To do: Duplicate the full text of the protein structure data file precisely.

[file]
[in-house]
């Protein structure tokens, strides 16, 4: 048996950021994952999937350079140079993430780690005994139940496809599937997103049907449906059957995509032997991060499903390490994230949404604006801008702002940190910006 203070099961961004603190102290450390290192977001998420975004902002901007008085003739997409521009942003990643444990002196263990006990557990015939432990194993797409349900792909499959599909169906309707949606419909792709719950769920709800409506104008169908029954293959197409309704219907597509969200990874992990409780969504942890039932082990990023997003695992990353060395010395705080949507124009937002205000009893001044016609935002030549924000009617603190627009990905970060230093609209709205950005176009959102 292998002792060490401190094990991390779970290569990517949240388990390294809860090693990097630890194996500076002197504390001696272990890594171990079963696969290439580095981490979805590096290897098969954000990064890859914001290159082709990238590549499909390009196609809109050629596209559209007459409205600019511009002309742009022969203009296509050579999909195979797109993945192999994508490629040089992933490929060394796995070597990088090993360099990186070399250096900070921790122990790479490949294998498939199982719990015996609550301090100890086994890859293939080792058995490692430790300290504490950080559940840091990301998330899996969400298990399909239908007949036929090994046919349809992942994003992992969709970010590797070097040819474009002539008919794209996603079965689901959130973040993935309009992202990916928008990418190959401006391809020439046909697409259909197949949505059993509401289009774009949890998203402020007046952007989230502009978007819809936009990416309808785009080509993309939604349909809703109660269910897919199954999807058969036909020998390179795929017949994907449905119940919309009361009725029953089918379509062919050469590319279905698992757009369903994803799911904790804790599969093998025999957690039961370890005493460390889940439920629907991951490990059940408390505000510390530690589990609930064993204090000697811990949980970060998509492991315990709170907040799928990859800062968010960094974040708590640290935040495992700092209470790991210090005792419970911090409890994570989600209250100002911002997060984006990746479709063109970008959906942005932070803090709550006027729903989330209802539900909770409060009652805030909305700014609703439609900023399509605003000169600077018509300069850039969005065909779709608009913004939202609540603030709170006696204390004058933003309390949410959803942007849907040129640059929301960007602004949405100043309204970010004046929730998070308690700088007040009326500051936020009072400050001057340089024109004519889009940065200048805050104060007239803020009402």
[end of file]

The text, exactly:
[in-house]
């Protein structure tokens, strides 16, 4: 048996950021994952999937350079140079993430780690005994139940496809599937997103049907449906059957995509032997991060499903390490994230949404604006801008702002940190910006 203070099961961004603190102290450390290192977001998420975004902002901007008085003739997409521009942003990643444990002196263990006990557990015939432990194993797409349900792909499959599909169906309707949606419909792709719950769920709800409506104008169908029954293959197409309704219907597509969200990874992990409780969504942890039932082990990023997003695992990353060395010395705080949507124009937002205000009893001044016609935002030549924000009617603190627009990905970060230093609209709205950005176009959102 292998002792060490401190094990991390779970290569990517949240388990390294809860090693990097630890194996500076002197504390001696272990890594171990079963696969290439580095981490979805590096290897098969954000990064890859914001290159082709990238590549499909390009196609809109050629596209559209007459409205600019511009002309742009022969203009296509050579999909195979797109993945192999994508490629040089992933490929060394796995070597990088090993360099990186070399250096900070921790122990790479490949294998498939199982719990015996609550301090100890086994890859293939080792058995490692430790300290504490950080559940840091990301998330899996969400298990399909239908007949036929090994046919349809992942994003992992969709970010590797070097040819474009002539008919794209996603079965689901959130973040993935309009992202990916928008990418190959401006391809020439046909697409259909197949949505059993509401289009774009949890998203402020007046952007989230502009978007819809936009990416309808785009080509993309939604349909809703109660269910897919199954999807058969036909020998390179795929017949994907449905119940919309009361009725029953089918379509062919050469590319279905698992757009369903994803799911904790804790599969093998025999957690039961370890005493460390889940439920629907991951490990059940408390505000510390530690589990609930064993204090000697811990949980970060998509492991315990709170907040799928990859800062968010960094974040708590640290935040495992700092209470790991210090005792419970911090409890994570989600209250100002911002997060984006990746479709063109970008959906942005932070803090709550006027729903989330209802539900909770409060009652805030909305700014609703439609900023399509605003000169600077018509300069850039969005065909779709608009913004939202609540603030709170006696204390004058933003309390949410959803942007849907040129640059929301960007602004949405100043309204970010004046929730998070308690700088007040009326500051936020009072400050001057340089024109004519889009940065200048805050104060007239803020009402």